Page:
Thinkers in diverse fields have grappled with poverty and devised a number of theories. In the twentieth century, sociologist Herbert J. Gans gained notoriety with his theories on the uses of poverty in society. Specifically, he claimed that “ . . . poverty … makes possible the existence or expansion of respectable professions and occupations, for example, penology, criminology, social work, and public health.”* From that statement, one can deduce that not only might one find the poor dominating the prison cells but also the would-be poor providing services for this group. Society benefits from people in poverty in many ways, not only to guard its incarcerated citizens but also to spawn fields of study, e.g., social work and sociology. Of course, that’s one view. Another view is that poverty exists because of people trying to preserve their advantages over the system, or I would say within the system. An interesting documentary that sheds light on this theorizing is The Prison in Twelve Landscapes.
The PBS program Independent Lens broadcast The Prison in Twelve Landscapes, on May 8, 10, and 11, 2017. Beyond this television program, the documentary is available on other media outlets. It’s an unusual work because it concentrates on the effects of prison in society rather than on what happens inside of prisons. The film consists of twelve vignettes, illustrating the social impact of the prison industrial in such places as a Kentucky mining town (where people are anxious for prison jobs), Washington Square Park (a story of idle life after prison), and St. Louis County, Missouri (where urban violence threaten participants with a prison future).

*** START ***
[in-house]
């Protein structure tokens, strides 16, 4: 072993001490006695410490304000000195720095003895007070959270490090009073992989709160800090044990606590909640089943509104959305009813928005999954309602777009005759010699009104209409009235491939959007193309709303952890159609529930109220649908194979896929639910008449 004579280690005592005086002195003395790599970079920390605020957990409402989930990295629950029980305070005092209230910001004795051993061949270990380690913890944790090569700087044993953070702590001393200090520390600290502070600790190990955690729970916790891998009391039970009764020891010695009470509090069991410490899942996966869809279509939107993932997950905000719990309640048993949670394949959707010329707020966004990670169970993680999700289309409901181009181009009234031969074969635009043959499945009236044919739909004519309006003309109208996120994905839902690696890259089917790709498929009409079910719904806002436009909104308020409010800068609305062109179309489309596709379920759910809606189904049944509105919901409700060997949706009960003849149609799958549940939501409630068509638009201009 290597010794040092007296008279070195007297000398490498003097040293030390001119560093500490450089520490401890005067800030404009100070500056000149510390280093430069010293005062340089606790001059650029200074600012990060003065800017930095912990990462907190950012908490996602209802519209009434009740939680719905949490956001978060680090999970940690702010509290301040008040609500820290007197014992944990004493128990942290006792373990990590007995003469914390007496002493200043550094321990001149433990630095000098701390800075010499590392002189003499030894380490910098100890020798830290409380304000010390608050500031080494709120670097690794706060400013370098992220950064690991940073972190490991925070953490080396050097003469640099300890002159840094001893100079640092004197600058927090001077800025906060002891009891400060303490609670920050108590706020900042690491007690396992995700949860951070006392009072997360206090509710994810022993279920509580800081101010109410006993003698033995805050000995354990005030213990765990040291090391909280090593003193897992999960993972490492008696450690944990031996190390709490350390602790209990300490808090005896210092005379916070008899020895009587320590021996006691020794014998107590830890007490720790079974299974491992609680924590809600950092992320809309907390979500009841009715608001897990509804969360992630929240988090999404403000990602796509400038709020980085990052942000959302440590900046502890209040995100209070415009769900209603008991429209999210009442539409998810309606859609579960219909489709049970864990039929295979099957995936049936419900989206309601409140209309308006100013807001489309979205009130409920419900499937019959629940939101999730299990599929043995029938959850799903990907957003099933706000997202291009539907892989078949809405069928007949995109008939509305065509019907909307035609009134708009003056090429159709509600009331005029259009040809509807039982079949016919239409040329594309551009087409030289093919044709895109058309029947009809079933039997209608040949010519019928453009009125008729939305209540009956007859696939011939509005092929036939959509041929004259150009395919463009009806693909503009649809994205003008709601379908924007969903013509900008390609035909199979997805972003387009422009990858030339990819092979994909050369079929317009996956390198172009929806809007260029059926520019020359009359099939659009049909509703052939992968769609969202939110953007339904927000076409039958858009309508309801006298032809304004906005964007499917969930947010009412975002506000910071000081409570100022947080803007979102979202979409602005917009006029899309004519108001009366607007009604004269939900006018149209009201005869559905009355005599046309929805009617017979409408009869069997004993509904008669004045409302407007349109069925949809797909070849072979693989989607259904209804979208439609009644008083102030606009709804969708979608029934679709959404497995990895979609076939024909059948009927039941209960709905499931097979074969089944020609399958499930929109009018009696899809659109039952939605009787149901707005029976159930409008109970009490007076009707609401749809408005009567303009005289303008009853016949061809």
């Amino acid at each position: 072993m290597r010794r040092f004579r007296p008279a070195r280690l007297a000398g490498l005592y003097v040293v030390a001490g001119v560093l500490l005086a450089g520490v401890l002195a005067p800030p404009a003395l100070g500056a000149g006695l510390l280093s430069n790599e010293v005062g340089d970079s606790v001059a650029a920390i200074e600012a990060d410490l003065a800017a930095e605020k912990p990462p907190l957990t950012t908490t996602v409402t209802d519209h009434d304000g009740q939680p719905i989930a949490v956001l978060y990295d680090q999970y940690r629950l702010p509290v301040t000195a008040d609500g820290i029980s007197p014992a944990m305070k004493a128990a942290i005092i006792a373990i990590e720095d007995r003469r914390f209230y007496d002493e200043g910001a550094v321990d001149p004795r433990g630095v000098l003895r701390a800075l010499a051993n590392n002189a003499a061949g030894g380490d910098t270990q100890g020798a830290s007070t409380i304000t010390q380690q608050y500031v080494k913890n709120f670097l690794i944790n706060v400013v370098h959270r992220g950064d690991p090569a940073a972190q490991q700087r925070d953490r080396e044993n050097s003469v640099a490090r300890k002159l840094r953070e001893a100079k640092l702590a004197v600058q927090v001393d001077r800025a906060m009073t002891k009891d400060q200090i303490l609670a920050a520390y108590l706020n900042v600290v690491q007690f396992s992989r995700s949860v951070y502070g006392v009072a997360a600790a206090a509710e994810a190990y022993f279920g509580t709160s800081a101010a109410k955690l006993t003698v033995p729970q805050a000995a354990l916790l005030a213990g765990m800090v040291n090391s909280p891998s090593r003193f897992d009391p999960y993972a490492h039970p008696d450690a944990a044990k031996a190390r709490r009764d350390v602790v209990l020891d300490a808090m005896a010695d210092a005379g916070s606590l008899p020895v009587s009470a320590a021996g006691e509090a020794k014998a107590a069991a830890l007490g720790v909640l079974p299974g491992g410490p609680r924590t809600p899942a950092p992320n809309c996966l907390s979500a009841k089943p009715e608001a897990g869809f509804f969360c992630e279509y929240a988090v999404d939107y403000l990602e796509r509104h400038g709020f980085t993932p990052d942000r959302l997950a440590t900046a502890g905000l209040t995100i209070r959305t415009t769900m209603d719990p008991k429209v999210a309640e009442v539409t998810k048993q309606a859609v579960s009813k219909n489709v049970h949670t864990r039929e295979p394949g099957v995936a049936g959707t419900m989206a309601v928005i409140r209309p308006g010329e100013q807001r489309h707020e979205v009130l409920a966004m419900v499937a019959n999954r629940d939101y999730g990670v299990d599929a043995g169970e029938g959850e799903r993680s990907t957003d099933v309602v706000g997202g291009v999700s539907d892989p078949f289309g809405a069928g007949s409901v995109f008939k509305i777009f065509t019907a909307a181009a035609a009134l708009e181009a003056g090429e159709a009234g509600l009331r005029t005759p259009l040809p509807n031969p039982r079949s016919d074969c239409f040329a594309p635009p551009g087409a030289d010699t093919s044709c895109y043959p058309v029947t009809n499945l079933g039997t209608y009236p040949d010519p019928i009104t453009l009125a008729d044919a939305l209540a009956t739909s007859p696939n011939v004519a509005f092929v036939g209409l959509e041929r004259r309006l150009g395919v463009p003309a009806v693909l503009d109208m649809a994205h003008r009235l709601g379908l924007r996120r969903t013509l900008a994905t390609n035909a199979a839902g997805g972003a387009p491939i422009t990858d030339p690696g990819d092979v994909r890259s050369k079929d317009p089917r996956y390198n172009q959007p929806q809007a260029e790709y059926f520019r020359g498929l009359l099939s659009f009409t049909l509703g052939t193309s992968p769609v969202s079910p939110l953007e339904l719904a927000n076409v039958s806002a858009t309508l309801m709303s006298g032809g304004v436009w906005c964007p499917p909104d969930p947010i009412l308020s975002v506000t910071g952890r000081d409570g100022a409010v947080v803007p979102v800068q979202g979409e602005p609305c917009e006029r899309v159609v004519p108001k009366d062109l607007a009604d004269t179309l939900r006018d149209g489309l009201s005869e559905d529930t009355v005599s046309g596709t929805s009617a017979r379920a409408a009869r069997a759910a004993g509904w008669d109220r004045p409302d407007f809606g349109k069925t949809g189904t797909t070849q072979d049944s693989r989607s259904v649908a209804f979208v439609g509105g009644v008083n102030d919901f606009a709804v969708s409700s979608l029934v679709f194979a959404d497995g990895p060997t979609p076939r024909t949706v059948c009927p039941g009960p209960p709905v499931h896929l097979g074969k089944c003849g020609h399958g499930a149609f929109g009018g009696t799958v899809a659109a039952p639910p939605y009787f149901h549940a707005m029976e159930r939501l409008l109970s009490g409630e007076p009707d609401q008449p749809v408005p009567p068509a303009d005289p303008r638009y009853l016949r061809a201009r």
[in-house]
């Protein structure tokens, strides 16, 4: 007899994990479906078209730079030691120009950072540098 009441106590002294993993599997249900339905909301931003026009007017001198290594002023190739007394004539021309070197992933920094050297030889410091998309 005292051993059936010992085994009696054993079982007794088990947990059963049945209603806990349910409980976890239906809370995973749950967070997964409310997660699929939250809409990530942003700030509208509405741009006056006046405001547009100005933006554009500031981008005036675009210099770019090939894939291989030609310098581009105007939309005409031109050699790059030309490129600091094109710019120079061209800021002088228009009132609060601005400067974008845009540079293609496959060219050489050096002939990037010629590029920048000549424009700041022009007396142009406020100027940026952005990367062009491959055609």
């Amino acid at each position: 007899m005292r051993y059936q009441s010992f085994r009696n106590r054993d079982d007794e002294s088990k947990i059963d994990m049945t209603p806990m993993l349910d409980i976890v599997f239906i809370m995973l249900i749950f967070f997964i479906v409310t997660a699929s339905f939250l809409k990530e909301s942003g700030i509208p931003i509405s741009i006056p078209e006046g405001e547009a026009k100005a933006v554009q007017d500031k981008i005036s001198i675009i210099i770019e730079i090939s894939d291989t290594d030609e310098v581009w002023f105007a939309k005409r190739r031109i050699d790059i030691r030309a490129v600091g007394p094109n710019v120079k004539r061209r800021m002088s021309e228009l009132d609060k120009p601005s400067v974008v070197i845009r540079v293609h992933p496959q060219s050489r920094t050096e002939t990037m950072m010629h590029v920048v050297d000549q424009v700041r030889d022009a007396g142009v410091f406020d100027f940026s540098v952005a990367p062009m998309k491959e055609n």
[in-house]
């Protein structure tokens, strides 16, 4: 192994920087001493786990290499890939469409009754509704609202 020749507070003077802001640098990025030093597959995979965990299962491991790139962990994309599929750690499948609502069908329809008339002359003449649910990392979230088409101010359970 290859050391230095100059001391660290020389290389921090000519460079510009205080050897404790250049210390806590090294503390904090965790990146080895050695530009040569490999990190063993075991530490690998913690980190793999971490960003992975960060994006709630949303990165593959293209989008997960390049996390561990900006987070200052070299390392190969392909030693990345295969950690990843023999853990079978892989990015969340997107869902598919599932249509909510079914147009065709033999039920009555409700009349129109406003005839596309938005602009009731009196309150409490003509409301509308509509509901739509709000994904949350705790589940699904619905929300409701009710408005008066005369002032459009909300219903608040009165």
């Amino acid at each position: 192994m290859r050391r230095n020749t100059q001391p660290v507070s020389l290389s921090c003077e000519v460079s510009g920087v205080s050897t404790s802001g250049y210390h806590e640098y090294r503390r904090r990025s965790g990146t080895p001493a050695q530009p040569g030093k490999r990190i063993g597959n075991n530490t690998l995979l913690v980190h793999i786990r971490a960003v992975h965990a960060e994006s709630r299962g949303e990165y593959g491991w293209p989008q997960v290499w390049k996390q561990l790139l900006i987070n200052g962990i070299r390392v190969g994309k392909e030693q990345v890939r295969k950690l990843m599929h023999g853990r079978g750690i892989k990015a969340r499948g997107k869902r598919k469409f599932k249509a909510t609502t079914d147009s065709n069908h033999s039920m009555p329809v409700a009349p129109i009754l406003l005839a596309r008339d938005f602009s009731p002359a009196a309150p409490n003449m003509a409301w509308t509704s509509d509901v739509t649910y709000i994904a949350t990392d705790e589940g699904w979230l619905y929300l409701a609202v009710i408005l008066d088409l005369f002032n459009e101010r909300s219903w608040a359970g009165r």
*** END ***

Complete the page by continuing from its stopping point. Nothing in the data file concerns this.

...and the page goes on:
*Gans, Herbert J. “The Uses of Poverty: The Poor Pay All.” Social Policy, 2: 20-24, Jul-Aug. 1971.